HomeNewsHouse Of Reps Tells CBN To Withdraw Controversial Cybersecurity Levy

House Of Reps Tells CBN To Withdraw Controversial Cybersecurity Levy

The House of Representatives has asked the Central Bank of Nigeria to withdraw the circular directing all banks to commence charging a 0.5 per cent cybersecurity levy on all electronic transactions within the country.

The motion on Thursday concerned the urgent need to halt and modify the implementation of the cybersecurity levy was moved by the member representing the Obio/Akpor Constituency, Kingsley Chinda.

The House urged the CBN to withdraw the circular and “issue a more understandable one,” as Chinda had drawn the attention of the House to multiple interpretations of the CBN directive against the specifications in the Cybersecurity Act.

Chinda, in moving the motion, said that the situation had caused apprehension as groups and citizens were urging the government through traditional and social media to reverse the imposed levy.

The CBN, directive which involves telecommunications companies, financial institutions, and the Nigerian Stock Exchange, was announced May 6, 2024 and is slated to take effect from Monday, May 20, 2024.

Following the order, operators, including mobile money providers, merchants, and commercial banks, have up to four weeks to complete system reconfigurations to implement remittance.

On the other hand, financial institutions, like microfinance banks, primary mortgage banks, and development finance institutions, were allowed eight weeks to complete the system configuration.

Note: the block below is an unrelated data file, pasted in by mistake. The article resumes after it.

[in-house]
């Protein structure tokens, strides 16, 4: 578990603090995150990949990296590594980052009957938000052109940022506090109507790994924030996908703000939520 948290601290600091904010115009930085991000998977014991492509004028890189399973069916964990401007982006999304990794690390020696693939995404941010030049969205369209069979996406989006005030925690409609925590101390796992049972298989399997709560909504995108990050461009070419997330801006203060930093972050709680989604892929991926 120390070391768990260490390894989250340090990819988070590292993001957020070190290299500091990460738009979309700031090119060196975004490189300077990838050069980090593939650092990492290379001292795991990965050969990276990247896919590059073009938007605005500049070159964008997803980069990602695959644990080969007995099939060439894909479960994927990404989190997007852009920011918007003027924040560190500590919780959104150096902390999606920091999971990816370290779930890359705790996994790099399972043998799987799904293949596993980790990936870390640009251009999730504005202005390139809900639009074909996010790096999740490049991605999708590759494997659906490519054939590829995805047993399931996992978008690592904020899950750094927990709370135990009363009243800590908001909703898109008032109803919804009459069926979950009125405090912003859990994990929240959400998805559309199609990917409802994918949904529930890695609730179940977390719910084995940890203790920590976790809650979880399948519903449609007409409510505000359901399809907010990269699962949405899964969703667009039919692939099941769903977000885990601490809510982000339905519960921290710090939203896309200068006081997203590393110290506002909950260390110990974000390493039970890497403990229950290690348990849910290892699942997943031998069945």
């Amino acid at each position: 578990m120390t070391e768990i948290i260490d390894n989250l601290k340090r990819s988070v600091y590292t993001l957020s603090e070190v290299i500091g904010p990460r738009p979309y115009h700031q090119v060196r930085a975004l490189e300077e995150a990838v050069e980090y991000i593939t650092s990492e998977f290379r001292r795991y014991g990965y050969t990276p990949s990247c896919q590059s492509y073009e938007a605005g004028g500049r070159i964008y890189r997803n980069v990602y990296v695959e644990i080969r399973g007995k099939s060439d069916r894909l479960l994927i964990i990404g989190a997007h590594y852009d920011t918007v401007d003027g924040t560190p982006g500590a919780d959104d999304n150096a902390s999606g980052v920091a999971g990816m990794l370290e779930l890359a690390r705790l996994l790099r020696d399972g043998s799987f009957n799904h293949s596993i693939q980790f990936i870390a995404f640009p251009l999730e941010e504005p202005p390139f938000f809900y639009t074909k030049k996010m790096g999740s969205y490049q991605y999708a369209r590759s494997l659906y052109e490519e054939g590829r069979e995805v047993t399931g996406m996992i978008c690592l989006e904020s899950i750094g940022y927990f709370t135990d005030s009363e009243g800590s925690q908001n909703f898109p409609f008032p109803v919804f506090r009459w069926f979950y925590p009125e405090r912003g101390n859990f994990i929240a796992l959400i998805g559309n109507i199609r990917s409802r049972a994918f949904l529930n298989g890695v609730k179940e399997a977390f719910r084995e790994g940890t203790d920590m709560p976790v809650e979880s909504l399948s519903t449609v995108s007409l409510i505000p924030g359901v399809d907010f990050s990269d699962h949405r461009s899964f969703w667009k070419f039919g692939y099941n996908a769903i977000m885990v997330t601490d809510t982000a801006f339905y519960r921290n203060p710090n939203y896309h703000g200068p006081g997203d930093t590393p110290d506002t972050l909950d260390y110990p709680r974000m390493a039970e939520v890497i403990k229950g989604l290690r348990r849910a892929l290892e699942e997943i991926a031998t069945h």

Moreover, the levy will be remitted to the National Cyber Security Fund after institutions charge the fee at the point of electronic transfer origination, reflecting the amount in the customer’s account with the narration, ‘Cybersecurity Levy.’

For the institutions involved, failure to comply with the directive would attract a fine of 2 percent of their annual turnover at a minimum.

However, the levy does not apply to all electronic transactions like salary payments, loan disbursements and repayments, and intra-bank transfers. Additionally, letters of credit, Treasury bills, bonds, commercial papers, government social welfare programmes, charitable donations, tuition payments, and transactions involving educational institutions are also exempted.

Moving the motion, Chinda said, “The wordings of the CBN circular leaves the directive to multiple interpretations including that the levy be paid by bank customers, that is, Nigerians, against the letters and spirit of Section 44(2)(a) and the Second Schedule to the Cybercrimes Act, which specifies the businesses that should be levied accordingly.”

While stating that the move has led to public apprehension, Chinda also mentioned that unless immediate pragmatic steps are taken against the CBN directive, the Cybercrime Act shall be implemented in error” at a time when the masses in Nigeria are faced with post-multi-subsidy removals from petroleum and electricity.


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